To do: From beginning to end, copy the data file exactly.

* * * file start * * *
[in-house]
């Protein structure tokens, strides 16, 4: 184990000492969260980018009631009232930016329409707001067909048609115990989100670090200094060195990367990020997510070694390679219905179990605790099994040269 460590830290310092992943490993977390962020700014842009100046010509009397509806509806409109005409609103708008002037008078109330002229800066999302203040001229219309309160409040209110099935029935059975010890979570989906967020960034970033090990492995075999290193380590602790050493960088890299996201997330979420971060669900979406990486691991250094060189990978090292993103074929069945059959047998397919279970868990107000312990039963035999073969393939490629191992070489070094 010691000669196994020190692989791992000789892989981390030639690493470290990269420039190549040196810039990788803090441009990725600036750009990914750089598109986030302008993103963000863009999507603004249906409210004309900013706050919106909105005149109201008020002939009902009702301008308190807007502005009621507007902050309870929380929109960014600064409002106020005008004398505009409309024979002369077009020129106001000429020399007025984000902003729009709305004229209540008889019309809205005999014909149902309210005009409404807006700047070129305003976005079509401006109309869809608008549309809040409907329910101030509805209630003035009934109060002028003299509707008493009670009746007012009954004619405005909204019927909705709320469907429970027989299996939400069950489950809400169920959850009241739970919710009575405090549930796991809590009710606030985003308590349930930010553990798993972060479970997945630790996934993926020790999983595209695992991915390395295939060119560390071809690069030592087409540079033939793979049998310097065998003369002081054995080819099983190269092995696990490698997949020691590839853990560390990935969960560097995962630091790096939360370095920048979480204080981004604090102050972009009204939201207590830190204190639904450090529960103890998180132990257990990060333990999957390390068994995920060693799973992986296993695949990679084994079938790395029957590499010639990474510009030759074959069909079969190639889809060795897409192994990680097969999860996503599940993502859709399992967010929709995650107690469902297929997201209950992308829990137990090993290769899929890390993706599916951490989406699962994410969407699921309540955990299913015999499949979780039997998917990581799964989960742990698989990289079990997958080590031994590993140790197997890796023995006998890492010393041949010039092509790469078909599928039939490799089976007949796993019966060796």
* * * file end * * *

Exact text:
[in-house]
């Protein structure tokens, strides 16, 4: 184990000492969260980018009631009232930016329409707001067909048609115990989100670090200094060195990367990020997510070694390679219905179990605790099994040269 460590830290310092992943490993977390962020700014842009100046010509009397509806509806409109005409609103708008002037008078109330002229800066999302203040001229219309309160409040209110099935029935059975010890979570989906967020960034970033090990492995075999290193380590602790050493960088890299996201997330979420971060669900979406990486691991250094060189990978090292993103074929069945059959047998397919279970868990107000312990039963035999073969393939490629191992070489070094 010691000669196994020190692989791992000789892989981390030639690493470290990269420039190549040196810039990788803090441009990725600036750009990914750089598109986030302008993103963000863009999507603004249906409210004309900013706050919106909105005149109201008020002939009902009702301008308190807007502005009621507007902050309870929380929109960014600064409002106020005008004398505009409309024979002369077009020129106001000429020399007025984000902003729009709305004229209540008889019309809205005999014909149902309210005009409404807006700047070129305003976005079509401006109309869809608008549309809040409907329910101030509805209630003035009934109060002028003299509707008493009670009746007012009954004619405005909204019927909705709320469907429970027989299996939400069950489950809400169920959850009241739970919710009575405090549930796991809590009710606030985003308590349930930010553990798993972060479970997945630790996934993926020790999983595209695992991915390395295939060119560390071809690069030592087409540079033939793979049998310097065998003369002081054995080819099983190269092995696990490698997949020691590839853990560390990935969960560097995962630091790096939360370095920048979480204080981004604090102050972009009204939201207590830190204190639904450090529960103890998180132990257990990060333990999957390390068994995920060693799973992986296993695949990679084994079938790395029957590499010639990474510009030759074959069909079969190639889809060795897409192994990680097969999860996503599940993502859709399992967010929709995650107690469902297929997201209950992308829990137990090993290769899929890390993706599916951490989406699962994410969407699921309540955990299913015999499949979780039997998917990581799964989960742990698989990289079990997958080590031994590993140790197997890796023995006998890492010393041949010039092509790469078909599928039939490799089976007949796993019966060796």